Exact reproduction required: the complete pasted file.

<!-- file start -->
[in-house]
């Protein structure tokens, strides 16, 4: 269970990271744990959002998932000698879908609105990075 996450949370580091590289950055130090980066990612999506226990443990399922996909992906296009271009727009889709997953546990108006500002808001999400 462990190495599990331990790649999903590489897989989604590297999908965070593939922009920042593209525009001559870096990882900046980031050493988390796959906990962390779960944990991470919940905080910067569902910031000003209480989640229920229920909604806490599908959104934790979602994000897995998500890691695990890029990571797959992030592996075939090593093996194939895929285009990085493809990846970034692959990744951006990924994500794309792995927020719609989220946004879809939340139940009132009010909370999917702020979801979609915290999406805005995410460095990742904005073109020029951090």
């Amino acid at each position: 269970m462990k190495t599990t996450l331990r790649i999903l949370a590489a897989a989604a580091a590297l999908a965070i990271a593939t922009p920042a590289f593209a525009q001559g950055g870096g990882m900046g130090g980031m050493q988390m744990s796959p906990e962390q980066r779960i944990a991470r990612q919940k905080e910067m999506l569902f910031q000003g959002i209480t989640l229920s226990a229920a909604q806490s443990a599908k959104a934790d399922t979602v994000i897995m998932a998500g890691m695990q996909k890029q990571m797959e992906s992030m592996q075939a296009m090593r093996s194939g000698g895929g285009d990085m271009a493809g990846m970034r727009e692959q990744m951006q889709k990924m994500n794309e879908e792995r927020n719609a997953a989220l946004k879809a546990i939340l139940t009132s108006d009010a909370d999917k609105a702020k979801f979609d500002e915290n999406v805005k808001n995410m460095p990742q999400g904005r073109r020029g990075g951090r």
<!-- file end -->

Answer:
[in-house]
């Protein structure tokens, strides 16, 4: 269970990271744990959002998932000698879908609105990075 996450949370580091590289950055130090980066990612999506226990443990399922996909992906296009271009727009889709997953546990108006500002808001999400 462990190495599990331990790649999903590489897989989604590297999908965070593939922009920042593209525009001559870096990882900046980031050493988390796959906990962390779960944990991470919940905080910067569902910031000003209480989640229920229920909604806490599908959104934790979602994000897995998500890691695990890029990571797959992030592996075939090593093996194939895929285009990085493809990846970034692959990744951006990924994500794309792995927020719609989220946004879809939340139940009132009010909370999917702020979801979609915290999406805005995410460095990742904005073109020029951090």
């Amino acid at each position: 269970m462990k190495t599990t996450l331990r790649i999903l949370a590489a897989a989604a580091a590297l999908a965070i990271a593939t922009p920042a590289f593209a525009q001559g950055g870096g990882m900046g130090g980031m050493q988390m744990s796959p906990e962390q980066r779960i944990a991470r990612q919940k905080e910067m999506l569902f910031q000003g959002i209480t989640l229920s226990a229920a909604q806490s443990a599908k959104a934790d399922t979602v994000i897995m998932a998500g890691m695990q996909k890029q990571m797959e992906s992030m592996q075939a296009m090593r093996s194939g000698g895929g285009d990085m271009a493809g990846m970034r727009e692959q990744m951006q889709k990924m994500n794309e879908e792995r927020n719609a997953a989220l946004k879809a546990i939340l139940t009132s108006d009010a909370d999917k609105a702020k979801f979609d500002e915290n999406v805005k808001n995410m460095p990742q999400g904005r073109r020029g990075g951090r």